The Death of Klinghoffer. David Robertson. John Adams himself. A gauntlet of police barricades, Rudy Giuliani helping protest across the street, and one loud disturbance of the peace inside the Metropolitan Opera House itself.

The was not what brought me to NYC, but I’m glad I was at Lincoln Center on Monday evening.

The Metropolitan Opera has never staged The Death of Klinghoffer, John Adams’ 1991 opera dramatizing the events on the Achille Lauro as it sailed from Egypt in the eastern Mediterranean. The opera, with Bachian choruses framing the action on the ship, certainly gives ample voice to a viewpoint that might not be popular with NYC’s notable Jewish population. Palestinian thoughts are clearly presented, given equal billing with those of Israeli citizens.

The Death of Klinghoffer is less an action opera than a rumination on faith, hope, despair, and ageless conflict. That incredible Metropolitan Opera chorus sang the crap out of the choral scenes; Donald Palumbo and his crew received full-throated approval in their curtain call.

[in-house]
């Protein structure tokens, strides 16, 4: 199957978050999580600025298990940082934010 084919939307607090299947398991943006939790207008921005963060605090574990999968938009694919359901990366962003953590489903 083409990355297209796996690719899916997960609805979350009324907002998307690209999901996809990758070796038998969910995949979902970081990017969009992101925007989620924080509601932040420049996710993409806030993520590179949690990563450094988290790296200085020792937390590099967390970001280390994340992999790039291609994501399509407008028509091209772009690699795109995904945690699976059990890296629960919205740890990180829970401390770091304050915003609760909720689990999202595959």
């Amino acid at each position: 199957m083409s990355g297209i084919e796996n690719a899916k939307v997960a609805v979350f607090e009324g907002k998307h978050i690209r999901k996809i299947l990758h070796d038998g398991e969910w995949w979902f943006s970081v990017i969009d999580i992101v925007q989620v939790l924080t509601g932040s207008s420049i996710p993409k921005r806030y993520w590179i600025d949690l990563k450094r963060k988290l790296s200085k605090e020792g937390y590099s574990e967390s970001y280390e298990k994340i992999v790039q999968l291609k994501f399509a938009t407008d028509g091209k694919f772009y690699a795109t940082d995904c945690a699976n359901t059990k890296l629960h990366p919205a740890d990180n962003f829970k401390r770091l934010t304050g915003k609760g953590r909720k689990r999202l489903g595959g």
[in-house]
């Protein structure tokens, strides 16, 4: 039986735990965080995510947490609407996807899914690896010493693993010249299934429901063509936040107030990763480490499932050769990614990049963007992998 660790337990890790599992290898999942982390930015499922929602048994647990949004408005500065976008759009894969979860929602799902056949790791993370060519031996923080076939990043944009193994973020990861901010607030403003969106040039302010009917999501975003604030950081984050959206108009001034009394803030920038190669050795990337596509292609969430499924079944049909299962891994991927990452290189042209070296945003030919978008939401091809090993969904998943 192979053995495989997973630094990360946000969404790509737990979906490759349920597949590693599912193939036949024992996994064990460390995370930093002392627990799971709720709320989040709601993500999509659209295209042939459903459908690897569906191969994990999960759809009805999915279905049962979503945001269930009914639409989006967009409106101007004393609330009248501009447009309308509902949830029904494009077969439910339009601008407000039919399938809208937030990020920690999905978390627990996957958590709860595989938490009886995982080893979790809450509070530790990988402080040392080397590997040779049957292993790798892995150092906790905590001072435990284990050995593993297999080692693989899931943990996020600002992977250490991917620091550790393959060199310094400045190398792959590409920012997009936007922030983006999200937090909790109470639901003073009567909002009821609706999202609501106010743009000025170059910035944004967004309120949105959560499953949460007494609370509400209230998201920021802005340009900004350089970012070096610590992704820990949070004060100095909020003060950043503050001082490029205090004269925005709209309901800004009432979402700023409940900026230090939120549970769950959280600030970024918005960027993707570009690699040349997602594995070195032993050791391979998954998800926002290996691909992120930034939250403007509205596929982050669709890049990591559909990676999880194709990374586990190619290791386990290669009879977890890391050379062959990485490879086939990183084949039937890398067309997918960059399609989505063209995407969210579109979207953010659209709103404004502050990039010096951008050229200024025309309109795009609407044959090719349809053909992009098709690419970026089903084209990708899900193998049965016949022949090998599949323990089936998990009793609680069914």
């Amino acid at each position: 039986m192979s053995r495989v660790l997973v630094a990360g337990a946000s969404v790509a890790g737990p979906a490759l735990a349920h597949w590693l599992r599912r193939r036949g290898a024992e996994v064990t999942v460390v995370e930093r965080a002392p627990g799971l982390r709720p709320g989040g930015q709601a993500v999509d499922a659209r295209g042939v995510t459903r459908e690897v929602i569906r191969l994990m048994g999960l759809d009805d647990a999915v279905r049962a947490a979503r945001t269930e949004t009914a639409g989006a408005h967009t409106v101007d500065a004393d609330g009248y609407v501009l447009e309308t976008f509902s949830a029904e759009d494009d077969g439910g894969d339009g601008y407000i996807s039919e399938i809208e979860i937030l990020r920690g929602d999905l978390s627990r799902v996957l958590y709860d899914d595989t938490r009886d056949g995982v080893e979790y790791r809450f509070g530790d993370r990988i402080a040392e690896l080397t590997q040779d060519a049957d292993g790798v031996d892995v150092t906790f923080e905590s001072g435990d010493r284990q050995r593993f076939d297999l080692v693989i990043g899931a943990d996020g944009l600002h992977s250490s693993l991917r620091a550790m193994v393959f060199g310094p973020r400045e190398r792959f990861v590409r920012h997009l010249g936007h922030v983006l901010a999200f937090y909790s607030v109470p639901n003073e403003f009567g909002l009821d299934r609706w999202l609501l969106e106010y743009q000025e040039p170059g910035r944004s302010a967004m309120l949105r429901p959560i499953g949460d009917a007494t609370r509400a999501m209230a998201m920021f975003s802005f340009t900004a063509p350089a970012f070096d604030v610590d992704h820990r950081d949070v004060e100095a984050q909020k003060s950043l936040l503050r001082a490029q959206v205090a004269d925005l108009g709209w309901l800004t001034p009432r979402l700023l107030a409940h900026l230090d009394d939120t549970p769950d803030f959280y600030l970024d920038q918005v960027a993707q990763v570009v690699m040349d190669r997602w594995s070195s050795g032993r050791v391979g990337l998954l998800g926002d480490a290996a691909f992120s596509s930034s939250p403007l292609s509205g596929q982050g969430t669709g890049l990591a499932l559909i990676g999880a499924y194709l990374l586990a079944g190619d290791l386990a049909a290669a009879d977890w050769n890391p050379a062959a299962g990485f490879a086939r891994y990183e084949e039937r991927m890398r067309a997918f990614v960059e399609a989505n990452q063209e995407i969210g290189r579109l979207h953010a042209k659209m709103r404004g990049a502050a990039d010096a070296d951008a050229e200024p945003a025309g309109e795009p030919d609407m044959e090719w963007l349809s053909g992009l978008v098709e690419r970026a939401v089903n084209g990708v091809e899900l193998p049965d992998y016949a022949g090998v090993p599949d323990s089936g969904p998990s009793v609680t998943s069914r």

imageAmong the principals, Michaela Martens was the stand-out as Marilyn Klinghoffer, her closing aria being the emotional climax of the opera. She sang with assured clarity and dark, rich color. Alan Opie looked and sounded the part of a man in weary, late middle age. His final thoughts as the post-death Leon Klinghoffer will linger long in the memory. His voice may be frayed at time, but this only adds age and weight to his character.

The Palestinian terrorists were a uniformly strong group of younger American singers. Aubrey Allicock, reprising a role we saw in Saint Louis in 2011, was a stand-out Mahmoud, the most three-dimensional of the Palestinian. Sean Panikkar sang with clarion tenor notes as Molqi; Ryan Speedo Green had the smaller part of Rambo.